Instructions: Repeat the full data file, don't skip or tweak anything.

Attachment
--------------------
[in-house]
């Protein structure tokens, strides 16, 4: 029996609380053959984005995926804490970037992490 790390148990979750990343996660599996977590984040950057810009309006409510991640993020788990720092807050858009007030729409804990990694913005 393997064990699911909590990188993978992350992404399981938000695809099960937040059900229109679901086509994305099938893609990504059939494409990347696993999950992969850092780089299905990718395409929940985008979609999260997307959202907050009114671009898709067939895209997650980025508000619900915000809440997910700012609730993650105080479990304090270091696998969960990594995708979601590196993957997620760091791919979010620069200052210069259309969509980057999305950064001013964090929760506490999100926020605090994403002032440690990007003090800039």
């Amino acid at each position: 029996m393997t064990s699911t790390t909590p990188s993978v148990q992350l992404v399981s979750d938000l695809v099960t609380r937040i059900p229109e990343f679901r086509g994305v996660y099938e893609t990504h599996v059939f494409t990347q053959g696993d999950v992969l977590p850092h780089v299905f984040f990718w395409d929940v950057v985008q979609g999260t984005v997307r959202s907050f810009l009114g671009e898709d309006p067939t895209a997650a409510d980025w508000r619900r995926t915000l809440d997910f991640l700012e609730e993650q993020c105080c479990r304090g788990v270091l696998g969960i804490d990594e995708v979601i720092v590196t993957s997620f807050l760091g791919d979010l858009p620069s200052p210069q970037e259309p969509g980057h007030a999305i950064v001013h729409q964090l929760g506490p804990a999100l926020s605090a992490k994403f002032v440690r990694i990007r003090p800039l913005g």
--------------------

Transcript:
[in-house]
């Protein structure tokens, strides 16, 4: 029996609380053959984005995926804490970037992490 790390148990979750990343996660599996977590984040950057810009309006409510991640993020788990720092807050858009007030729409804990990694913005 393997064990699911909590990188993978992350992404399981938000695809099960937040059900229109679901086509994305099938893609990504059939494409990347696993999950992969850092780089299905990718395409929940985008979609999260997307959202907050009114671009898709067939895209997650980025508000619900915000809440997910700012609730993650105080479990304090270091696998969960990594995708979601590196993957997620760091791919979010620069200052210069259309969509980057999305950064001013964090929760506490999100926020605090994403002032440690990007003090800039």
């Amino acid at each position: 029996m393997t064990s699911t790390t909590p990188s993978v148990q992350l992404v399981s979750d938000l695809v099960t609380r937040i059900p229109e990343f679901r086509g994305v996660y099938e893609t990504h599996v059939f494409t990347q053959g696993d999950v992969l977590p850092h780089v299905f984040f990718w395409d929940v950057v985008q979609g999260t984005v997307r959202s907050f810009l009114g671009e898709d309006p067939t895209a997650a409510d980025w508000r619900r995926t915000l809440d997910f991640l700012e609730e993650q993020c105080c479990r304090g788990v270091l696998g969960i804490d990594e995708v979601i720092v590196t993957s997620f807050l760091g791919d979010l858009p620069s200052p210069q970037e259309p969509g980057h007030a999305i950064v001013h729409q964090l929760g506490p804990a999100l926020s605090a992490k994403f002032v440690r990694i990007r003090p800039l913005g």